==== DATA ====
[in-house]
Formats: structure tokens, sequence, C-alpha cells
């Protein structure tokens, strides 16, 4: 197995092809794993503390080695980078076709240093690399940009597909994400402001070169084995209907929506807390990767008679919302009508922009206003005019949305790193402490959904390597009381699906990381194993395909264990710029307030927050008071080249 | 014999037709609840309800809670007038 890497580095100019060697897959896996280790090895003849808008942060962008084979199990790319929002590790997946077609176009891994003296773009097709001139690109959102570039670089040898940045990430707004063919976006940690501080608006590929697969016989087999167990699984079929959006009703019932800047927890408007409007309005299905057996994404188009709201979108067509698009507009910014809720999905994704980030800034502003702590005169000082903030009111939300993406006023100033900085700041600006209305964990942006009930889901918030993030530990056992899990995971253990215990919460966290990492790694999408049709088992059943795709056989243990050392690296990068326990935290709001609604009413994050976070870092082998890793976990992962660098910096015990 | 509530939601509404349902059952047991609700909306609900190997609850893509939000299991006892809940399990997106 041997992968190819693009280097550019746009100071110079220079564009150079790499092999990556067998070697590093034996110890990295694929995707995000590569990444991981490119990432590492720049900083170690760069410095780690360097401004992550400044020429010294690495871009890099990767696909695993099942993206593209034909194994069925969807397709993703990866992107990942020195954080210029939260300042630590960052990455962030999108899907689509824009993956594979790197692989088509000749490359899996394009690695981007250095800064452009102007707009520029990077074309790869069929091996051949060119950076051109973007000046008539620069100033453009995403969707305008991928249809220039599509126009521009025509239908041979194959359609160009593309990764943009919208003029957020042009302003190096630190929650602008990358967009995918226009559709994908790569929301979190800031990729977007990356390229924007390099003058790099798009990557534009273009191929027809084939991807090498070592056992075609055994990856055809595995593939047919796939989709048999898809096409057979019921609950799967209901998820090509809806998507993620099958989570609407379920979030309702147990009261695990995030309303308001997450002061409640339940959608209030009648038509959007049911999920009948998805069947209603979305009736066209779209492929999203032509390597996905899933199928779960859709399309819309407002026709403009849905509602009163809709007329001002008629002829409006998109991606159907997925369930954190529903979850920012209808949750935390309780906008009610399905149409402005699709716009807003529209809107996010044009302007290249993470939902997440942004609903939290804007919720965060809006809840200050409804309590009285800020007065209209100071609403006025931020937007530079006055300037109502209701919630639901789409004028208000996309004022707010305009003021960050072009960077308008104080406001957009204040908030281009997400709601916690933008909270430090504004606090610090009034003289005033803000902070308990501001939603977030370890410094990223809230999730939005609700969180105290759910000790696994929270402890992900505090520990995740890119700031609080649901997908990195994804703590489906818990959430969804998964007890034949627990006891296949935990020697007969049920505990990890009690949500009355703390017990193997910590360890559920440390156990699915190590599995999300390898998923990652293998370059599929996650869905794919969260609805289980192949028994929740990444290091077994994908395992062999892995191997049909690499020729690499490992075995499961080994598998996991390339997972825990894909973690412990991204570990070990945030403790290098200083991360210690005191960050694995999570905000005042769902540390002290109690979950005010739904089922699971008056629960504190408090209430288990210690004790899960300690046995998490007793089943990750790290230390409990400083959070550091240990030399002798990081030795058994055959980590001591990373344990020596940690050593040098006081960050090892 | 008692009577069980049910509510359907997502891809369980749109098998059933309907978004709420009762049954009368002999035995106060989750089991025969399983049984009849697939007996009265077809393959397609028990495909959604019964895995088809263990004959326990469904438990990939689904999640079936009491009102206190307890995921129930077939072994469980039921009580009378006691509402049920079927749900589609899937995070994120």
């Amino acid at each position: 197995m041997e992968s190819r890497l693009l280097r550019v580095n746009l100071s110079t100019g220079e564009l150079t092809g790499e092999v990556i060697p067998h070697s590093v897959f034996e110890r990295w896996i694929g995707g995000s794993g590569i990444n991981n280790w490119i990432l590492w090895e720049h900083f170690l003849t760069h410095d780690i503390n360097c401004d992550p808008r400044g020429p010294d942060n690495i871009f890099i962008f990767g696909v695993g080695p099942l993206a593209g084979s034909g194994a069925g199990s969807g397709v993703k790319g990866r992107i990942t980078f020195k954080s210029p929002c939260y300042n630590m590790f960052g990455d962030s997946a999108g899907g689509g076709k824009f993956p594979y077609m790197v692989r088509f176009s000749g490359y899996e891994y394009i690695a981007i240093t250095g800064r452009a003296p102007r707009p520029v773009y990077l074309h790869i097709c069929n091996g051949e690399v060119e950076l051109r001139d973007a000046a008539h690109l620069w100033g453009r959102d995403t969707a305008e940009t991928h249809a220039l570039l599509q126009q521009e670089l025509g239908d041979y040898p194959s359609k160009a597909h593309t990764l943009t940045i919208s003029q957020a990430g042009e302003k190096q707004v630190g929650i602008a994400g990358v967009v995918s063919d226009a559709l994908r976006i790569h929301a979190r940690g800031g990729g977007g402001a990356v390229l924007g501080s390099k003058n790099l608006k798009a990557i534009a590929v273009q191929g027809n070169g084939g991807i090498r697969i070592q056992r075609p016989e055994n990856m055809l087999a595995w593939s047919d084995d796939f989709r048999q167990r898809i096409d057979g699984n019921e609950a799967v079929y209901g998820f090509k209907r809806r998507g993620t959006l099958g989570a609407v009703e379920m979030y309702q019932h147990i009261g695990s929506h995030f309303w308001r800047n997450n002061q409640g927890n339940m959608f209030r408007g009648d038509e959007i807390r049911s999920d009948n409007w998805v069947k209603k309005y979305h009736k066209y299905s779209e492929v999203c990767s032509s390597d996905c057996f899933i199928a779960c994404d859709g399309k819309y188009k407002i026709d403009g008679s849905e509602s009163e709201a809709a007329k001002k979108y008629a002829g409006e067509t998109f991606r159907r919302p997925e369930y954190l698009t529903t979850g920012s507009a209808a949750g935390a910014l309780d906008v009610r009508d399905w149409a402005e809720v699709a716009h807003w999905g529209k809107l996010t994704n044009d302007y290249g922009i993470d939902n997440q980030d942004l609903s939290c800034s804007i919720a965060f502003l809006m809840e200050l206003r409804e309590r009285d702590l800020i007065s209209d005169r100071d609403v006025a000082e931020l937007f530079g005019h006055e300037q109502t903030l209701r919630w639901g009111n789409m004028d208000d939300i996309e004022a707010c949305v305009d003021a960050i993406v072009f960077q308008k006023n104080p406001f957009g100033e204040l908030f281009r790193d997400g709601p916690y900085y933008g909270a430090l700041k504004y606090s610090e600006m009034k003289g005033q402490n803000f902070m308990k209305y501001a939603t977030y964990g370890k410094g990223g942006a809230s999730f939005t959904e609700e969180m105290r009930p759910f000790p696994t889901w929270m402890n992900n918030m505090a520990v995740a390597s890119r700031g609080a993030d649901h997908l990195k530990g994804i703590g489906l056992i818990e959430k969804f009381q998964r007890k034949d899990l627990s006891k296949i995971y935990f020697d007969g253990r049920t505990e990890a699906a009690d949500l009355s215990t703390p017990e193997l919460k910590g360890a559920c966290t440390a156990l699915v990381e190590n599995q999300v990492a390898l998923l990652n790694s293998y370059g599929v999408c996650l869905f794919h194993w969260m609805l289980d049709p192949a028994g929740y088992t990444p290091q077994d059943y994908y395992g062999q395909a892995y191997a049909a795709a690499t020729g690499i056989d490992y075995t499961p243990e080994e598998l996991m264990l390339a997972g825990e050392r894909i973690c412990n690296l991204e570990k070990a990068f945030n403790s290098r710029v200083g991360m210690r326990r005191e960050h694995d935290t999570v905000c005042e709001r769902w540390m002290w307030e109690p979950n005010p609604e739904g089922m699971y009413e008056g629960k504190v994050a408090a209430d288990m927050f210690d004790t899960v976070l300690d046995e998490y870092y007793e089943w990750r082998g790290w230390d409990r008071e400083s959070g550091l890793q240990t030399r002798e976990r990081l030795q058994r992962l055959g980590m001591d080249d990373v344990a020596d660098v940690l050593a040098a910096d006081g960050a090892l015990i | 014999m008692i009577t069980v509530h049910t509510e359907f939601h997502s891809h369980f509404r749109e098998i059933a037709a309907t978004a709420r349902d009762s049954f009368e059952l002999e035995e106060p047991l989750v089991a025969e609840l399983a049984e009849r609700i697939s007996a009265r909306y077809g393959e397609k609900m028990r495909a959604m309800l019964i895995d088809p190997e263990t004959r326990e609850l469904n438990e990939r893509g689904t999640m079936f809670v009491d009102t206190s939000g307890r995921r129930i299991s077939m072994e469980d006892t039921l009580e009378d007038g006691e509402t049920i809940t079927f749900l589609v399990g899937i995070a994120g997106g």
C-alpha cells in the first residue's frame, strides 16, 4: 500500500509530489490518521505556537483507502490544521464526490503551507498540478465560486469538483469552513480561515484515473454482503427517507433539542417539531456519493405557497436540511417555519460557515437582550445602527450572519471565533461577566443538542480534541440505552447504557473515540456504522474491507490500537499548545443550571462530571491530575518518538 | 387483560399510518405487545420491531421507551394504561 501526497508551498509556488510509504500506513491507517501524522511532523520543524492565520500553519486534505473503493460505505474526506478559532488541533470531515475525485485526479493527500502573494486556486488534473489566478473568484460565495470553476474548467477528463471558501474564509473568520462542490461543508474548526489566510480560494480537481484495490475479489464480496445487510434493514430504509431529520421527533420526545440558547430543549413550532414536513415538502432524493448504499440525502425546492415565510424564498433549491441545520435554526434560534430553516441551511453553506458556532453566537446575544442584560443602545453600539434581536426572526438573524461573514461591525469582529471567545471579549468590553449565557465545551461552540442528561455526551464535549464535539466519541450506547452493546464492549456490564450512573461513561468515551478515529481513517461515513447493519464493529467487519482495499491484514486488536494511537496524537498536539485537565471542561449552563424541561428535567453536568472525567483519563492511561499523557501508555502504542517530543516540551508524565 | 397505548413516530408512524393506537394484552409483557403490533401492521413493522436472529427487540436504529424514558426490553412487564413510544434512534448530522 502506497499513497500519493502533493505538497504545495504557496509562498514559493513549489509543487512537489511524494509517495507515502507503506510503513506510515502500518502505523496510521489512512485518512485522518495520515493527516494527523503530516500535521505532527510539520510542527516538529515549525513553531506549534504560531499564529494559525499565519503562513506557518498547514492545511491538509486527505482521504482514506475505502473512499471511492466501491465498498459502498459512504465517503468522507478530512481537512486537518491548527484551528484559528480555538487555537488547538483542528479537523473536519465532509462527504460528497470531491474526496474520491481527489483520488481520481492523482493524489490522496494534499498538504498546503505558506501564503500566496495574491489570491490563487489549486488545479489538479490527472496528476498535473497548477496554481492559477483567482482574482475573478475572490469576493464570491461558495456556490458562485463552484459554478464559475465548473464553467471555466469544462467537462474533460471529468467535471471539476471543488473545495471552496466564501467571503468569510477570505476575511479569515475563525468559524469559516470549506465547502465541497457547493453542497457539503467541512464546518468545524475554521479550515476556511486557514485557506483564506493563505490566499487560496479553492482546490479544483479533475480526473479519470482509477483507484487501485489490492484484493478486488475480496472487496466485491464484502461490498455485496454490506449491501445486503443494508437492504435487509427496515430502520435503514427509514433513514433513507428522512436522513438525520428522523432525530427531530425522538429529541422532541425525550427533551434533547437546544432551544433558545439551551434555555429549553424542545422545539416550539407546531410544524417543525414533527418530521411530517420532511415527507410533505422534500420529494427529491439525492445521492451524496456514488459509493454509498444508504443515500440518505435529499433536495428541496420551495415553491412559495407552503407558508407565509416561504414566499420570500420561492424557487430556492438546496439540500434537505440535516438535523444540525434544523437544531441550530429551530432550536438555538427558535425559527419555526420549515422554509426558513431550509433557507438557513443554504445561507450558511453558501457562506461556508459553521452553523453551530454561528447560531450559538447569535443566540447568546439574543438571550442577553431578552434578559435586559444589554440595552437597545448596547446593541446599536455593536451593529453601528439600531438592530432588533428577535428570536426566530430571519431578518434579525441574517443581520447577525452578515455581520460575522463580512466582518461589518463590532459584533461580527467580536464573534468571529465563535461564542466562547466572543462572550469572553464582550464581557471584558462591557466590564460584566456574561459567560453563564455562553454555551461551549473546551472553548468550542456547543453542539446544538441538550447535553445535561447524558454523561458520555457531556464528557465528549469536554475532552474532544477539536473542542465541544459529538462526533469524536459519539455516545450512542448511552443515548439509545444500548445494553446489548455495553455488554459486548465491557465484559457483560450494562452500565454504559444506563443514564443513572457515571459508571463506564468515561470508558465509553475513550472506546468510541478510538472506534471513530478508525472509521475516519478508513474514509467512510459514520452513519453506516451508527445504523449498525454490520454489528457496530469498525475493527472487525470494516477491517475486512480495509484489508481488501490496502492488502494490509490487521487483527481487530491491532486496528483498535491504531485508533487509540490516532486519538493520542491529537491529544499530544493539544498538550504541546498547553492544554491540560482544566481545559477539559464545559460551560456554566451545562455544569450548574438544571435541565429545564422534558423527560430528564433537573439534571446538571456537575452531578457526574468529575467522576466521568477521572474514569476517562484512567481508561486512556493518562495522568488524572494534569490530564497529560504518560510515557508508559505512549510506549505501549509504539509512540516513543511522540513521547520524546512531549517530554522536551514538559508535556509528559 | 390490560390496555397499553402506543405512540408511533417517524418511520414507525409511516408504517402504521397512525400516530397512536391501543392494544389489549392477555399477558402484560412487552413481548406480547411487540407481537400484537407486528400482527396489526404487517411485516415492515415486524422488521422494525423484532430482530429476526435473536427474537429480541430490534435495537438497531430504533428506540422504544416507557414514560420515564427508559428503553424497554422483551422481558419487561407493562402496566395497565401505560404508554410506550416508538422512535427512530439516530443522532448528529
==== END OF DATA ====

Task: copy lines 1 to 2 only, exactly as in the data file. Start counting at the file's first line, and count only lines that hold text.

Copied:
[in-house]
Formats: structure tokens, sequence, C-alpha cells